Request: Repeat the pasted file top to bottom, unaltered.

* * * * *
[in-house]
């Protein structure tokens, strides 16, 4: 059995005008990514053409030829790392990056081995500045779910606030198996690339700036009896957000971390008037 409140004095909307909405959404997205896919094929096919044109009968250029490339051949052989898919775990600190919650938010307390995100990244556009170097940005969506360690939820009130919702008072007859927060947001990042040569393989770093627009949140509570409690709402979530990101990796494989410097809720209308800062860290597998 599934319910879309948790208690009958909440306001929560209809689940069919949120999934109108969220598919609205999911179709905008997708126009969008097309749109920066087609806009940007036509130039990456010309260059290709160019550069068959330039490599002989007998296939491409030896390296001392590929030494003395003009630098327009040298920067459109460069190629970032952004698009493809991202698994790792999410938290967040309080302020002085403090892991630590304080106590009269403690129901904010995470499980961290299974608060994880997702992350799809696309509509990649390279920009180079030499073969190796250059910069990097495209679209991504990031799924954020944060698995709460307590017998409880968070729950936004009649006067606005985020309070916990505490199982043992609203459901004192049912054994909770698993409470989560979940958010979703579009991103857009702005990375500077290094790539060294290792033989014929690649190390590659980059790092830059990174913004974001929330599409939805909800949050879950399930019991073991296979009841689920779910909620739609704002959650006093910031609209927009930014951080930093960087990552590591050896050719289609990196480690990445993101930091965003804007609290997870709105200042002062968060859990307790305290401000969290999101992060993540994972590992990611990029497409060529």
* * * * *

[in-house]
């Protein structure tokens, strides 16, 4: 059995005008990514053409030829790392990056081995500045779910606030198996690339700036009896957000971390008037 409140004095909307909405959404997205896919094929096919044109009968250029490339051949052989898919775990600190919650938010307390995100990244556009170097940005969506360690939820009130919702008072007859927060947001990042040569393989770093627009949140509570409690709402979530990101990796494989410097809720209308800062860290597998 599934319910879309948790208690009958909440306001929560209809689940069919949120999934109108969220598919609205999911179709905008997708126009969008097309749109920066087609806009940007036509130039990456010309260059290709160019550069068959330039490599002989007998296939491409030896390296001392590929030494003395003009630098327009040298920067459109460069190629970032952004698009493809991202698994790792999410938290967040309080302020002085403090892991630590304080106590009269403690129901904010995470499980961290299974608060994880997702992350799809696309509509990649390279920009180079030499073969190796250059910069990097495209679209991504990031799924954020944060698995709460307590017998409880968070729950936004009649006067606005985020309070916990505490199982043992609203459901004192049912054994909770698993409470989560979940958010979703579009991103857009702005990375500077290094790539060294290792033989014929690649190390590659980059790092830059990174913004974001929330599409939805909800949050879950399930019991073991296979009841689920779910909620739609704002959650006093910031609209927009930014951080930093960087990552590591050896050719289609990196480690990445993101930091965003804007609290997870709105200042002062968060859990307790305290401000969290999101992060993540994972590992990611990029497409060529």